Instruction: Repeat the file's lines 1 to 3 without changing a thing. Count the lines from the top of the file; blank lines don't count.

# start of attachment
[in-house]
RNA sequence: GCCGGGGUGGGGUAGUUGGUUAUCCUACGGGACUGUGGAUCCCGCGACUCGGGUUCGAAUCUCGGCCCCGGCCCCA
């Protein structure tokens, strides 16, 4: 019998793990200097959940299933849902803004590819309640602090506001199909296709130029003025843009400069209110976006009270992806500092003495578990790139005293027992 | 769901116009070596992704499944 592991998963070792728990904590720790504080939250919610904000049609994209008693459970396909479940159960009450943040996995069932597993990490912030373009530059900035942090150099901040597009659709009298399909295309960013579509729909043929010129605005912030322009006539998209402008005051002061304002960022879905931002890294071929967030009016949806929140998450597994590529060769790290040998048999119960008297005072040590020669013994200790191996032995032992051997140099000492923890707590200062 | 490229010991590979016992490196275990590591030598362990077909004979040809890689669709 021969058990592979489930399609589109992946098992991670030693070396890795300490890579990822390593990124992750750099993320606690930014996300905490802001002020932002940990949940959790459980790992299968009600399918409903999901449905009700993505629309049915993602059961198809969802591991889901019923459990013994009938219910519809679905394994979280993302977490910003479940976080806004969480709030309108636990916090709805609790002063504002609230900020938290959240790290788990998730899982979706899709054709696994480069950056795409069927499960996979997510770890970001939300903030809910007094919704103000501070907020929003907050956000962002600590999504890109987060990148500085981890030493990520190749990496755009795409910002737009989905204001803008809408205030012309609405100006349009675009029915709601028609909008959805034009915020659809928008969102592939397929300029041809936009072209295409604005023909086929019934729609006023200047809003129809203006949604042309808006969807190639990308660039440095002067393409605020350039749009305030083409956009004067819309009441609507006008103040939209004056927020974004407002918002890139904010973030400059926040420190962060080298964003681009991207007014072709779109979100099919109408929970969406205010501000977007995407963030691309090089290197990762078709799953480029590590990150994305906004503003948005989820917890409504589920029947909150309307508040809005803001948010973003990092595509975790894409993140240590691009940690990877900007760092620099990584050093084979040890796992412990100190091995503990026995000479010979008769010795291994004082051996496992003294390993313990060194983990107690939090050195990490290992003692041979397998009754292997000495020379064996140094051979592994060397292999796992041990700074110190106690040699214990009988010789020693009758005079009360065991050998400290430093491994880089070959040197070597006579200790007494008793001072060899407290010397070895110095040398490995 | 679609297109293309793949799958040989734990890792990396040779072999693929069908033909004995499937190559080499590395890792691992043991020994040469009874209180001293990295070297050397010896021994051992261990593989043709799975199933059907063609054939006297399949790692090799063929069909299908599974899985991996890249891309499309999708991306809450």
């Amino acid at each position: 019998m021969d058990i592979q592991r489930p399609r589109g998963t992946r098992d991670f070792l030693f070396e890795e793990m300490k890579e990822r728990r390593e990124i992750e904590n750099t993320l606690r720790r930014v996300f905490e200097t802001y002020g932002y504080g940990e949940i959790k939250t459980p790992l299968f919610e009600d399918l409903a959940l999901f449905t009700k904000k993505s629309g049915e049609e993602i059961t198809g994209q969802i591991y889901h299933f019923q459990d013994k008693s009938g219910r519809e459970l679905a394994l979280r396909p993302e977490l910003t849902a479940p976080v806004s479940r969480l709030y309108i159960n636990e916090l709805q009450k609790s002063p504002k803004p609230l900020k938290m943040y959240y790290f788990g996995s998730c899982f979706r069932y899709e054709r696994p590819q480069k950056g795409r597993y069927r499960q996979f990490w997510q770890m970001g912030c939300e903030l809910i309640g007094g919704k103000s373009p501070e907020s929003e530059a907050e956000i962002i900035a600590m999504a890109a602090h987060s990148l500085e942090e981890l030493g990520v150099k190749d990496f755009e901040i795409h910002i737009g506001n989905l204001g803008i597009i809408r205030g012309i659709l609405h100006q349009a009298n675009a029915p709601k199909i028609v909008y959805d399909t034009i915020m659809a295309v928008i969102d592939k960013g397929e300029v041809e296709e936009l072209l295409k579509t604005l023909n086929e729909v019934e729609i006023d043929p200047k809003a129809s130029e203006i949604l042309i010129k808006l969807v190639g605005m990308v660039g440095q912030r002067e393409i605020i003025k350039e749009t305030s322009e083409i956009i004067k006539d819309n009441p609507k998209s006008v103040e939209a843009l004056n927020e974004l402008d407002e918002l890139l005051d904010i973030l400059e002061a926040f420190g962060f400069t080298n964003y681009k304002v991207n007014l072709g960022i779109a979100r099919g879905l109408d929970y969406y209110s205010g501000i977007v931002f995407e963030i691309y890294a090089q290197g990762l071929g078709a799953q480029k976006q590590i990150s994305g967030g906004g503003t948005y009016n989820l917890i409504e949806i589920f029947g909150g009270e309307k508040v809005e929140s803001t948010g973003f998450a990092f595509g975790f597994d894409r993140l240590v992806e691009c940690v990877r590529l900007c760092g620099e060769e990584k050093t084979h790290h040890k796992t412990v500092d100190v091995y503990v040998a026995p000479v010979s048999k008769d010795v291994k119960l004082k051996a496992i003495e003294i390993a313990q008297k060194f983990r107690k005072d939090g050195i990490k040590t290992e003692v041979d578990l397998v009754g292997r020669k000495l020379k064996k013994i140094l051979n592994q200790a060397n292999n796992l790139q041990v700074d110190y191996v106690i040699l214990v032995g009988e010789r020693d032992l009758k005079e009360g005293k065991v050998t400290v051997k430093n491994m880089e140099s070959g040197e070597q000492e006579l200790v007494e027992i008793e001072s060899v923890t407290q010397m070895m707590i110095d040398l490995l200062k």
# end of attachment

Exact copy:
[in-house]
RNA sequence: GCCGGGGUGGGGUAGUUGGUUAUCCUACGGGACUGUGGAUCCCGCGACUCGGGUUCGAAUCUCGGCCCCGGCCCCA
């Protein structure tokens, strides 16, 4: 019998793990200097959940299933849902803004590819309640602090506001199909296709130029003025843009400069209110976006009270992806500092003495578990790139005293027992 | 769901116009070596992704499944 592991998963070792728990904590720790504080939250919610904000049609994209008693459970396909479940159960009450943040996995069932597993990490912030373009530059900035942090150099901040597009659709009298399909295309960013579509729909043929010129605005912030322009006539998209402008005051002061304002960022879905931002890294071929967030009016949806929140998450597994590529060769790290040998048999119960008297005072040590020669013994200790191996032995032992051997140099000492923890707590200062 | 490229010991590979016992490196275990590591030598362990077909004979040809890689669709 021969058990592979489930399609589109992946098992991670030693070396890795300490890579990822390593990124992750750099993320606690930014996300905490802001002020932002940990949940959790459980790992299968009600399918409903999901449905009700993505629309049915993602059961198809969802591991889901019923459990013994009938219910519809679905394994979280993302977490910003479940976080806004969480709030309108636990916090709805609790002063504002609230900020938290959240790290788990998730899982979706899709054709696994480069950056795409069927499960996979997510770890970001939300903030809910007094919704103000501070907020929003907050956000962002600590999504890109987060990148500085981890030493990520190749990496755009795409910002737009989905204001803008809408205030012309609405100006349009675009029915709601028609909008959805034009915020659809928008969102592939397929300029041809936009072209295409604005023909086929019934729609006023200047809003129809203006949604042309808006969807190639990308660039440095002067393409605020350039749009305030083409956009004067819309009441609507006008103040939209004056927020974004407002918002890139904010973030400059926040420190962060080298964003681009991207007014072709779109979100099919109408929970969406205010501000977007995407963030691309090089290197990762078709799953480029590590990150994305906004503003948005989820917890409504589920029947909150309307508040809005803001948010973003990092595509975790894409993140240590691009940690990877900007760092620099990584050093084979040890796992412990100190091995503990026995000479010979008769010795291994004082051996496992003294390993313990060194983990107690939090050195990490290992003692041979397998009754292997000495020379064996140094051979592994060397292999796992041990700074110190106690040699214990009988010789020693009758005079009360065991050998400290430093491994880089070959040197070597006579200790007494008793001072060899407290010397070895110095040398490995 | 679609297109293309793949799958040989734990890792990396040779072999693929069908033909004995499937190559080499590395890792691992043991020994040469009874209180001293990295070297050397010896021994051992261990593989043709799975199933059907063609054939006297399949790692090799063929069909299908599974899985991996890249891309499309999708991306809450």